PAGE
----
Cheyenne clocked up another good day putting her 2,000 miles ahead of record. Geronimo is through the Doldrums but still behind the record
Steve Fossett and his crew aboard the 125ft catamaran Cheyenne yesterday recorded their best day yet. They sailed an amazing 623 miles which puts them 2,042 miles ahead of the previous record set by Orange I at this stage of the challenge.
The staggering speeds over the last few days are a result of the consistent 25-30kt wind coming from around 300 degrees. At 0510 GMT this morning reports from the boat show they were 348 nm south-east of the Bounty Islands (NZ), 768 nm south-east of Wellington, NZ (53°25.240 S – 179°16.849 W and still going strong.
Further down the track in the Atlantic at a position of 19°01 S – 31°32 W, Olivier de Kersauson and crew aboard the 110ft trimaran Geronimo have finally cleared themselves of the Doldrums and are now starting to revs things up a bit. In the last 24 hours they recorded 521 miles, averaging 21.72 kts and after 11 days at sea, they are still about 190nm behind Orange I’s record at this stage of the challenge.
Jean Luc van den Heede should cross the Ushant finish line tomorrow morning after 122 days at sea. Sailing the 85ft monohull Adrien, van den Heede is on the final stretch home, just 390 miles to go, and is now 29 days ahead of the current westabout global record set by Philippe Monnet in 2000.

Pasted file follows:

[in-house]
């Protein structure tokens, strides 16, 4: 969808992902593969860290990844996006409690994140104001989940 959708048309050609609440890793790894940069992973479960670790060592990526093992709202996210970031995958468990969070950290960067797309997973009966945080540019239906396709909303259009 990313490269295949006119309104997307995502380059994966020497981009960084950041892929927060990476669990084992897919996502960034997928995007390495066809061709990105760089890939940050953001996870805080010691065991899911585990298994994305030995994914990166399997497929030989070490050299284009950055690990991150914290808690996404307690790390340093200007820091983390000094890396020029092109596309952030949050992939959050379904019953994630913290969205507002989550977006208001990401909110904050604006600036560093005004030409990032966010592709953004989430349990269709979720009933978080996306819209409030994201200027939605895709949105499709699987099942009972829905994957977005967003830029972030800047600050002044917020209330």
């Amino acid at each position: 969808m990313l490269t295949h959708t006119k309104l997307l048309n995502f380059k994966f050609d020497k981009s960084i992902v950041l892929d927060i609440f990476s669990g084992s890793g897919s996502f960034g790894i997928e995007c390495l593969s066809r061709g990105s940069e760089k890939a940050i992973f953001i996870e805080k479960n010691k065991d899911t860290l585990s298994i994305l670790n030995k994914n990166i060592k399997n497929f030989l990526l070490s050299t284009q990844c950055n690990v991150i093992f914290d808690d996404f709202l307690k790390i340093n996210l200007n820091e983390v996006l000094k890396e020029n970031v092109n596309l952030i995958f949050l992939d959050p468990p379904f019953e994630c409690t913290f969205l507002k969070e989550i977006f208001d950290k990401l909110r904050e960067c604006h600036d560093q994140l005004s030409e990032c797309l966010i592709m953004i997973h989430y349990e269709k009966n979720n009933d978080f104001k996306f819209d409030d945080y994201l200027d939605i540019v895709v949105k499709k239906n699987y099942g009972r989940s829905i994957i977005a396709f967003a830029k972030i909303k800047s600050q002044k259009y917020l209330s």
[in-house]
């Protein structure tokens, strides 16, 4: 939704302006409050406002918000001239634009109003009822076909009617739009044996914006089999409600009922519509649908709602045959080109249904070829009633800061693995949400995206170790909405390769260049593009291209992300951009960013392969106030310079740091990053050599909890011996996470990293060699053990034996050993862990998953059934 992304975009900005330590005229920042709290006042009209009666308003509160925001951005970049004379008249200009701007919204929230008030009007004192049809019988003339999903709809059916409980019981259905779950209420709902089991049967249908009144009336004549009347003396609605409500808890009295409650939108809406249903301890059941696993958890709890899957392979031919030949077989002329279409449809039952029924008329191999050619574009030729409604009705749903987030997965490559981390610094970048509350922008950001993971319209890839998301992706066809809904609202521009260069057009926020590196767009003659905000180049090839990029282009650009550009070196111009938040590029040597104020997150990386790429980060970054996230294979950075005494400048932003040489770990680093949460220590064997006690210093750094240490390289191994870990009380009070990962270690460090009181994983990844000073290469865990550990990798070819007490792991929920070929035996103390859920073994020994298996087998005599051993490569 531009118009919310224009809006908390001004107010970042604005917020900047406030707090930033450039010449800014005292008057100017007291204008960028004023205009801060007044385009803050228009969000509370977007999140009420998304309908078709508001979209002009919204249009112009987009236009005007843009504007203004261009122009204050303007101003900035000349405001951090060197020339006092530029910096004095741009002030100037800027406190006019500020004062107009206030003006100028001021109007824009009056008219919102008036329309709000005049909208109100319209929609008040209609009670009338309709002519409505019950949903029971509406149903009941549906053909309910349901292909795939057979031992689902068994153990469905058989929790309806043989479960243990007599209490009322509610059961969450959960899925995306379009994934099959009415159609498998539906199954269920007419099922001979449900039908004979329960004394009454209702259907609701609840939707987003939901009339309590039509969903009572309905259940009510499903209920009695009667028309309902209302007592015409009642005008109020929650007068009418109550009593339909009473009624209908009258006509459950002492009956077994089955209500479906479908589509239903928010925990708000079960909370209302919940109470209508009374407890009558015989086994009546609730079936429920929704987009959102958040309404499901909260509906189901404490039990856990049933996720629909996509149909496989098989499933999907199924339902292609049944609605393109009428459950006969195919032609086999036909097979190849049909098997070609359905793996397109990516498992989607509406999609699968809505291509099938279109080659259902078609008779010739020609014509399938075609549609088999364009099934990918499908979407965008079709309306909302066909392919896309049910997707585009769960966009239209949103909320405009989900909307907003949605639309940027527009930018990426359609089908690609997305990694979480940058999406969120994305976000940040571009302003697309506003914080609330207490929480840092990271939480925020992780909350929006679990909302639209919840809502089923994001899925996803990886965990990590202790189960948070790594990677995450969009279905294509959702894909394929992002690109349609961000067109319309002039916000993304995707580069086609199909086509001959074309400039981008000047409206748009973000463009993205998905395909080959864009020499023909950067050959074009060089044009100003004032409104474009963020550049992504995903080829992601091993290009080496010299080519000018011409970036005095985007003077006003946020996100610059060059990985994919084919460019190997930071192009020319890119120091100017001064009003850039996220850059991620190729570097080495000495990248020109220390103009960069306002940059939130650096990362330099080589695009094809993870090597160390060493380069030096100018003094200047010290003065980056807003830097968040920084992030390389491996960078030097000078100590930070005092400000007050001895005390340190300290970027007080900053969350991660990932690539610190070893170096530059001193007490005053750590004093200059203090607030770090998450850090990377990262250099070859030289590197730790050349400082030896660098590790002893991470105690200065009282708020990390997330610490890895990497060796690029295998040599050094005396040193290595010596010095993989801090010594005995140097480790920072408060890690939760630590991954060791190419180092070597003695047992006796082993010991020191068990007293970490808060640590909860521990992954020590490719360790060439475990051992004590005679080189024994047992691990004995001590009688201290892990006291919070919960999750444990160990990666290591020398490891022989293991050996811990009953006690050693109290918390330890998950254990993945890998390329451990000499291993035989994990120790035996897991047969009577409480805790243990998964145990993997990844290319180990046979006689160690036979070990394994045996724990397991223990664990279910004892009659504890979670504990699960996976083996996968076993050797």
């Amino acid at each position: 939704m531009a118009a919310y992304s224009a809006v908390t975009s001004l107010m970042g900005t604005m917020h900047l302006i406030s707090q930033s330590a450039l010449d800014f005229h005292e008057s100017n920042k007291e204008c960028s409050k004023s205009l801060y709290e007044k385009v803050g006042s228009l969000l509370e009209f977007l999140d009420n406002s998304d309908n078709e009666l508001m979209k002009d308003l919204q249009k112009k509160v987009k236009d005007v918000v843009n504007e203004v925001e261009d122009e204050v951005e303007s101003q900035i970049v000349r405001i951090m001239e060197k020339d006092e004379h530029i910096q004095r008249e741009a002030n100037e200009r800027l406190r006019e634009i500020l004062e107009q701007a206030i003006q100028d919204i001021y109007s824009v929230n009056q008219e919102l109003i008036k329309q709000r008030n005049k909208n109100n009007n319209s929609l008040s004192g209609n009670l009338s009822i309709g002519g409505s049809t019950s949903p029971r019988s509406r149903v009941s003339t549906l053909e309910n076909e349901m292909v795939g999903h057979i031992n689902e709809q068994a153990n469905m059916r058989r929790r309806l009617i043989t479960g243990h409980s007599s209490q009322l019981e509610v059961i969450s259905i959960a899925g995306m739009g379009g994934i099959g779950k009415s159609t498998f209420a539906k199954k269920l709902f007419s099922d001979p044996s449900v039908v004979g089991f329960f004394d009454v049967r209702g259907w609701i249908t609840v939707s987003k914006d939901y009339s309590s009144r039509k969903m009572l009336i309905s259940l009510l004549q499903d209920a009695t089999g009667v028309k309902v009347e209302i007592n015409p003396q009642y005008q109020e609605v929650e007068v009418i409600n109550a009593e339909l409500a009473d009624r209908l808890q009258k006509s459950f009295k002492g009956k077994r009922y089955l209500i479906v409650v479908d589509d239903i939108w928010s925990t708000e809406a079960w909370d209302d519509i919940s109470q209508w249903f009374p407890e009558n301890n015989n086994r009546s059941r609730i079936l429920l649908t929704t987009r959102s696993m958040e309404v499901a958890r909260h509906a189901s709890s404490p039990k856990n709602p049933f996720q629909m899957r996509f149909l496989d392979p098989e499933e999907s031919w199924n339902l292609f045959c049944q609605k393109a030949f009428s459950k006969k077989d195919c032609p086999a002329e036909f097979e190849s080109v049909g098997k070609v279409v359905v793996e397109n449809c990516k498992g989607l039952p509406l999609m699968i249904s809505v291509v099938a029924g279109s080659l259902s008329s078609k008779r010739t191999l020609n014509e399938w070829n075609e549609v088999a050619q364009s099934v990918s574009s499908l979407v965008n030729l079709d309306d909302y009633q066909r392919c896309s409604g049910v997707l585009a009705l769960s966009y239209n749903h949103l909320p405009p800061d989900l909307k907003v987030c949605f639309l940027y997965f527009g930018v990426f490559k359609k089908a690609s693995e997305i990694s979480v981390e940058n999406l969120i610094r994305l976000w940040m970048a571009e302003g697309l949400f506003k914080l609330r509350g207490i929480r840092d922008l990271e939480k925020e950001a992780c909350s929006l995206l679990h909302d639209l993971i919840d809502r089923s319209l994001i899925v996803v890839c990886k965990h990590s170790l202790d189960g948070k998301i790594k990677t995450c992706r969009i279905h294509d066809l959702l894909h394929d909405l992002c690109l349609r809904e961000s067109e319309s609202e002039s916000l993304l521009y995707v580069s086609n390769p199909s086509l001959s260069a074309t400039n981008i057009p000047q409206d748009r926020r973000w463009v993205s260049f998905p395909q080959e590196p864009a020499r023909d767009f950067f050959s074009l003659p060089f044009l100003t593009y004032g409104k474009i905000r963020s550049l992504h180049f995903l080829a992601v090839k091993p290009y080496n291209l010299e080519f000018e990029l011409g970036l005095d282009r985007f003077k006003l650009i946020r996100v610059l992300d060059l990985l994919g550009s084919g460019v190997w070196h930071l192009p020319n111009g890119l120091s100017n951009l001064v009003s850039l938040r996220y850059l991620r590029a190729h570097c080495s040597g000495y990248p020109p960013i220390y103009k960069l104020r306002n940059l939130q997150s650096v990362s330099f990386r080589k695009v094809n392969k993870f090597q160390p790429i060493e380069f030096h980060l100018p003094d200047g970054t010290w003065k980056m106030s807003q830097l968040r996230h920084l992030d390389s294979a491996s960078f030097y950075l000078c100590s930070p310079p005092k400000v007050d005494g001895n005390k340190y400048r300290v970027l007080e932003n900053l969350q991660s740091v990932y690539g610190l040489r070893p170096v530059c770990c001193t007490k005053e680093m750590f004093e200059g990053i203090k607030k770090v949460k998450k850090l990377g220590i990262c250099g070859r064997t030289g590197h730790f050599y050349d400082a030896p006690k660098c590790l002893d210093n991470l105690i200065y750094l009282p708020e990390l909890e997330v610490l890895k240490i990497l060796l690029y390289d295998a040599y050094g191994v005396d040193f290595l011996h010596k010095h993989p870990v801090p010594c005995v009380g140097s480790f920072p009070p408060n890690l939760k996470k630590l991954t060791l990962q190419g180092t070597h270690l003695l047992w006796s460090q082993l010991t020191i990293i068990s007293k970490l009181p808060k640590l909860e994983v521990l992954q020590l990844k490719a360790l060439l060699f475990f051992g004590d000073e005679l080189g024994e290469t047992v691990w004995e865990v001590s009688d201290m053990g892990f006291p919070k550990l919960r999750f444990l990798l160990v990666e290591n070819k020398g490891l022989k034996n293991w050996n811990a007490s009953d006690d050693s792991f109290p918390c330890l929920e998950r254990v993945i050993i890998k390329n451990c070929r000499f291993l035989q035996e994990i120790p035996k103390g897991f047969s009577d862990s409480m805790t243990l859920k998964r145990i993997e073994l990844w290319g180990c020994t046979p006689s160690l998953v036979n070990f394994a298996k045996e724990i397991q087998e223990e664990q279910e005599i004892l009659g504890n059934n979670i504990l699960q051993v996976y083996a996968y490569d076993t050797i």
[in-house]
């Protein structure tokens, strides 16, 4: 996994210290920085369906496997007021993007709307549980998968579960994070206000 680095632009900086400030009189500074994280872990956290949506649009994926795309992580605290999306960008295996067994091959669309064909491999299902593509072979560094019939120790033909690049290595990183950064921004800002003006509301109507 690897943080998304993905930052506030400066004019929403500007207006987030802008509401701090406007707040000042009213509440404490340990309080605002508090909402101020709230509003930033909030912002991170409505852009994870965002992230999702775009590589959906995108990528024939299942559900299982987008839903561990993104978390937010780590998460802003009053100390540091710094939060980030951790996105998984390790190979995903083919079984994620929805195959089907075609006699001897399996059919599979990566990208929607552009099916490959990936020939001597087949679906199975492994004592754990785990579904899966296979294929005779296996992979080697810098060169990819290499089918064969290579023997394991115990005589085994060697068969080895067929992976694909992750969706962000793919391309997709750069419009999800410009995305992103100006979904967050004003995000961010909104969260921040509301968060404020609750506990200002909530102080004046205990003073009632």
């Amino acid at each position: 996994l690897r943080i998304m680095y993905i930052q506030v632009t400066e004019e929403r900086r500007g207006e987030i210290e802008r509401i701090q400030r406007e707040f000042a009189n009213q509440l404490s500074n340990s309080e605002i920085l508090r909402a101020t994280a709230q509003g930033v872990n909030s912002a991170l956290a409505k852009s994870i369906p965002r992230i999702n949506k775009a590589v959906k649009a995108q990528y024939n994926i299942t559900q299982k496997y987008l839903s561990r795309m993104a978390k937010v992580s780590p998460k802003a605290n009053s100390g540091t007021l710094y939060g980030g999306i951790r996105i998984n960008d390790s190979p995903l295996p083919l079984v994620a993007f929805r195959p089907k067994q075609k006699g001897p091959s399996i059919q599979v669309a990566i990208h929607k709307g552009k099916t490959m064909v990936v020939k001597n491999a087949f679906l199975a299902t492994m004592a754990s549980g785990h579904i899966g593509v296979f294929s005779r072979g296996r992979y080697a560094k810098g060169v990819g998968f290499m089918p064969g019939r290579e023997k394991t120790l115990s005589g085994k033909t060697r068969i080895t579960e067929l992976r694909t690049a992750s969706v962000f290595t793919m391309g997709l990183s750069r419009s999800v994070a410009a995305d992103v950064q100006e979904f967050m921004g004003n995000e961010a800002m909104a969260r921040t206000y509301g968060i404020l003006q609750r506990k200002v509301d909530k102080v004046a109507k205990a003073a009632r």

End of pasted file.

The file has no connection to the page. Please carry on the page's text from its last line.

Despite being less than a day from the finish, VDH is well aware that thing can still go wrong. Last night’s experience with a crab pot highlighted the fact. Commenting from the boat this morning den heede said: “I Had a bit of a stir in the night. The radar alarm woke me up. I jumped out of bed, but couldn’t see anything. I went back down and had a look at the screen. There was no doubt about it. There was definitely something out there three miles away. Try as I might to see what was going on, even with the binoculars, which enable me to see fairly well at night, I still couldn’t see a thing. It was clear there was something ahead of me, and it didn’t seem to be moving. I drifted off a little and could just make out in the light of the full moon about 100m away on the windward side of Adrien a crab pot marker or net marker buoy that must have broken loose (as out here the sea is around 4,000m deep). On top there was a little radar reflector. What a relief!”
Although van den Heede plans to finish in the morning, the expected time of arrival in Les Sables d’Olonne is Thursday at 1700.
Polish sailor Roman Paszke and his nine-man crew aboard the VO60 Bank BPH who are currently attempting to set a fully-crewed, non-stop, monohull, round the world record, have now completed their 19th day at sea. News from the boat this morning shows in the last 24 hours they covered 246nm at an average speed of 10kts and are at a position of 22°49.684S 024°54.798W in a moderate south-easterly.